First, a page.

The Case Against Deference
Judges should be unafraid to review government actions
Third, the early Court’s notion of deference was distinct from its modern incarnation. Today’s judicial deference is the product of the progressive era of the late 19th and early 20th centuries. Judges schooled in the original understanding had no qualms about being perceived as “counter-majoritarian,” conceptualizing their role as enforcing the written Constitution against the daily assaults of ordinary legislation. Progressives, who wanted to remake American society, viewed such judges and the written Constitution as an impediment. Achieving progressive goals was possible only if judges could be restrained from scrutinizing ordinary laws for adherence to higher constitutional principles.
One of the most powerful early advocates of judicial deference was progressive Harvard law professor James Bradley Thayer, who, in 1893, argued in the Harvard Law Review that judges “can only disregard [an] Act when those who have the right to make laws have not merely made a mistake, but have made a very clear one, so that it is not open to rational question.” He justified this “rational basis” review by asserting that the Constitution “often admits of different interpretations; that there is a range of choice and judgment,” and that a judge’s role “is merely that of fixing the outside border of reasonable legislative action.” Thayer remarkably asserted that, in applying such light judicial review, “virtue, sense, and competent knowledge are always to be attributed to that [legislative] body.” It is ironic that modern conservatives, concerned about the freewheeling behavior of liberal judges during the Warren Court era, have chosen as their principal bulwark against activism a doctrine of judicial deference whose genesis lies in the progressive era’s desire to expand government power.
The fourth problem with judicial deference is pragmatic, stemming from the judiciary’s inconsistent application of restraint. Since the New Deal, economic regulations, for one example, have received the utmost deference. Yet when it comes to so-called individual rights—a category that, for some inexplicable reason, does not include economic rights—courts jettison deference and apply heightened scrutiny. This bifurcation between “individual” and “economic” rights makes zero sense, as neither the Constitution itself, nor any theory of individual rights, suggests that the former are more important than the latter, or indeed that they are different in kind. The artificial distinction, moreover, invites judicial manipulation and selective invocation of aggressive scrutiny.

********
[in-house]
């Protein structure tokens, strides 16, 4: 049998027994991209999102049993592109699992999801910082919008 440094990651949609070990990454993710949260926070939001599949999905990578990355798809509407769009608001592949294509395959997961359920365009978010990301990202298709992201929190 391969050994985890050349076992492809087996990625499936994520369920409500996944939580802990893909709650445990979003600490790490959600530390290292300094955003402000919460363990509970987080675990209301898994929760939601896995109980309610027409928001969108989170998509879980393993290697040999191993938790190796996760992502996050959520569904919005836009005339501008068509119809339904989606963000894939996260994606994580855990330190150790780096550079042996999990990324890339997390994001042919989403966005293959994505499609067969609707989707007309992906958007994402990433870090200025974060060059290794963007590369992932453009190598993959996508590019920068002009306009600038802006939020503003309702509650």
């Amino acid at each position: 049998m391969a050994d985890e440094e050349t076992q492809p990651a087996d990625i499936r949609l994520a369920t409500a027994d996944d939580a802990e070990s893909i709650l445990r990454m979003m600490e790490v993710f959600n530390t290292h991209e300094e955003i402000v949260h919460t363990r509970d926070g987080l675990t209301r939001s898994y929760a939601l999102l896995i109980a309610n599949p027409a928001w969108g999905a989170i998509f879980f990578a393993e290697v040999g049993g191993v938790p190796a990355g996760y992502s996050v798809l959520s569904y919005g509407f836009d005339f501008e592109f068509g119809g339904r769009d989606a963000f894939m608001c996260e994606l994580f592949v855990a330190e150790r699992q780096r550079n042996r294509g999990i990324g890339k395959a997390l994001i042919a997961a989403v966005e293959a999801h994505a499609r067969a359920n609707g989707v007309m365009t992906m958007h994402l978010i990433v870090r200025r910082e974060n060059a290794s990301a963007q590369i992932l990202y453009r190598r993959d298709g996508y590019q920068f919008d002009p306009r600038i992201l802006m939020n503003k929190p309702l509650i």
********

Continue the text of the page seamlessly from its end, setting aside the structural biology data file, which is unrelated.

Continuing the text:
In 2005, for example—after over 200 years of constitutional history—the Supreme Court, in Roper v. Simmons, determined 5-4 that the death penalty for 17-year-olds violated the Eighth Amendment’s prohibition of cruel and unusual punishments. Just 15 years earlier, in Stanford v. Kentucky, the Court had decided precisely the opposite. According to the Roper majority, the Constitution’s meaning changed in the intervening 16 years because a “majority of States have rejected the imposition of the death penalty on juvenile offenders under 18, and we now hold this is required by the Eighth Amendment.”
Since 20 of the 38 states that allowed the death penalty at the time of Roper also allowed it for 17-year-olds, the Court cooked the numbers. It included in its calculations 12 states that prohibited the death penalty altogether, leading it to find a “consensus” of 30 states against the juvenile death penalty. As Justice Scalia’s dissent observed, this “is rather like including old-order Amishmen in a consumer-preference poll on the electric car. Of course they don’t like it, but that sheds no light whatever on the point at issue,” because a total prohibition on the death penalty reveals nothing about whether juveniles should receive an exemption.
The Roper decision disregarded the policy preferences of at least 20 states—policy preferences that neither the Constitution’s text nor its historical context condemned—based on the “evolving standards of decency” that five justices wanted the Eighth Amendment to reflect.
Similarly, in the 1980 decision Stone v. Graham, a 5-4 Supreme Court concluded that requiring display of the Ten Commandments in public schools—funded entirely by private dollars—violated the First Amendment’s Establishment Clause. The Stone majority believed posting the commandments had no secular educational purpose, despite the fact that they are the foundation upon which much of the Western world’s legal codes rest.
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